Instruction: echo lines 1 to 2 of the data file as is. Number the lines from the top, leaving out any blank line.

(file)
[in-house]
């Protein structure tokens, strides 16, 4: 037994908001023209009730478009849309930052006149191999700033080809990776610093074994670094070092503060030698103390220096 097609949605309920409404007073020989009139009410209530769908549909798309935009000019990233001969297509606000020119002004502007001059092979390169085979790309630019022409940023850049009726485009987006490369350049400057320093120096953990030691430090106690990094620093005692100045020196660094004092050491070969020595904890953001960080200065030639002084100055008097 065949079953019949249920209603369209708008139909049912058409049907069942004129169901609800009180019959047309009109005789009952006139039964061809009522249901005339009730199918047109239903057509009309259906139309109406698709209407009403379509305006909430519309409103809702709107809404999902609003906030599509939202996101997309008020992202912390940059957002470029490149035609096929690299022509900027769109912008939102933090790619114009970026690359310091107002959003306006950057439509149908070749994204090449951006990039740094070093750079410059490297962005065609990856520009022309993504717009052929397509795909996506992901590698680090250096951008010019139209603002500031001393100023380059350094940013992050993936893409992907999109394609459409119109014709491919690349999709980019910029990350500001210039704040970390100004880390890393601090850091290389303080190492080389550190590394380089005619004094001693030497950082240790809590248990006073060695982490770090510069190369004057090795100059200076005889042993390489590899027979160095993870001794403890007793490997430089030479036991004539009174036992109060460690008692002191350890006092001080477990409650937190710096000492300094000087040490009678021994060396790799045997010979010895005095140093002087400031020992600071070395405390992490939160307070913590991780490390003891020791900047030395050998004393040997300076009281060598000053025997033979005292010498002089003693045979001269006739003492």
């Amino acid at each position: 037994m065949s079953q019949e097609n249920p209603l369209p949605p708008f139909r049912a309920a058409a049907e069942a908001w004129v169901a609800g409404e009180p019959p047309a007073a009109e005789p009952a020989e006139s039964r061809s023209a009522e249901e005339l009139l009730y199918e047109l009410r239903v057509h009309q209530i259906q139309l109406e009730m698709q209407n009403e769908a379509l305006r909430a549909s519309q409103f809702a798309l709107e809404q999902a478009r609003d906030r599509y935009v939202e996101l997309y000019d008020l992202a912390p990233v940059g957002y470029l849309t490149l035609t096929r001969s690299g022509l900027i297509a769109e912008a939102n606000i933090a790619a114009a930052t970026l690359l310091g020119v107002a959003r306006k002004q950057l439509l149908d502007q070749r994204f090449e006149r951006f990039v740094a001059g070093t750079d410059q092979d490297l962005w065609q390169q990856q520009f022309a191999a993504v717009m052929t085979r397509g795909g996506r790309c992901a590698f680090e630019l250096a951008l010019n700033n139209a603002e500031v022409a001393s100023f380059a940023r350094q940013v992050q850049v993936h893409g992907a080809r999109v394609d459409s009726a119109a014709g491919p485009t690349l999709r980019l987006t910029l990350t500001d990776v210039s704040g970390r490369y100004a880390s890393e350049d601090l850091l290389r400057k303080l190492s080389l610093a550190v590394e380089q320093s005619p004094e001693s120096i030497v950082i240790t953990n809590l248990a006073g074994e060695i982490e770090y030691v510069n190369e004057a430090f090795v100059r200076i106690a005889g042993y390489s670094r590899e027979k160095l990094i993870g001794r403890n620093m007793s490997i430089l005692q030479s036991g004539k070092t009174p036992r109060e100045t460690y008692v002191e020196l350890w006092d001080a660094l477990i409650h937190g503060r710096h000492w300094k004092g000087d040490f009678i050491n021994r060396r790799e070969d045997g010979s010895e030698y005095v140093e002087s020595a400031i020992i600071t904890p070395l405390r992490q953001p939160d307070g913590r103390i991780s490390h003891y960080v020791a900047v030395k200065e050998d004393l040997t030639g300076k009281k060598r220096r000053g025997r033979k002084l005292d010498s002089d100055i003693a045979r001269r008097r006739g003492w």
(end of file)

[in-house]
């Protein structure tokens, strides 16, 4: 037994908001023209009730478009849309930052006149191999700033080809990776610093074994670094070092503060030698103390220096 097609949605309920409404007073020989009139009410209530769908549909798309935009000019990233001969297509606000020119002004502007001059092979390169085979790309630019022409940023850049009726485009987006490369350049400057320093120096953990030691430090106690990094620093005692100045020196660094004092050491070969020595904890953001960080200065030639002084100055008097 065949079953019949249920209603369209708008139909049912058409049907069942004129169901609800009180019959047309009109005789009952006139039964061809009522249901005339009730199918047109239903057509009309259906139309109406698709209407009403379509305006909430519309409103809702709107809404999902609003906030599509939202996101997309008020992202912390940059957002470029490149035609096929690299022509900027769109912008939102933090790619114009970026690359310091107002959003306006950057439509149908070749994204090449951006990039740094070093750079410059490297962005065609990856520009022309993504717009052929397509795909996506992901590698680090250096951008010019139209603002500031001393100023380059350094940013992050993936893409992907999109394609459409119109014709491919690349999709980019910029990350500001210039704040970390100004880390890393601090850091290389303080190492080389550190590394380089005619004094001693030497950082240790809590248990006073060695982490770090510069190369004057090795100059200076005889042993390489590899027979160095993870001794403890007793490997430089030479036991004539009174036992109060460690008692002191350890006092001080477990409650937190710096000492300094000087040490009678021994060396790799045997010979010895005095140093002087400031020992600071070395405390992490939160307070913590991780490390003891020791900047030395050998004393040997300076009281060598000053025997033979005292010498002089003693045979001269006739003492």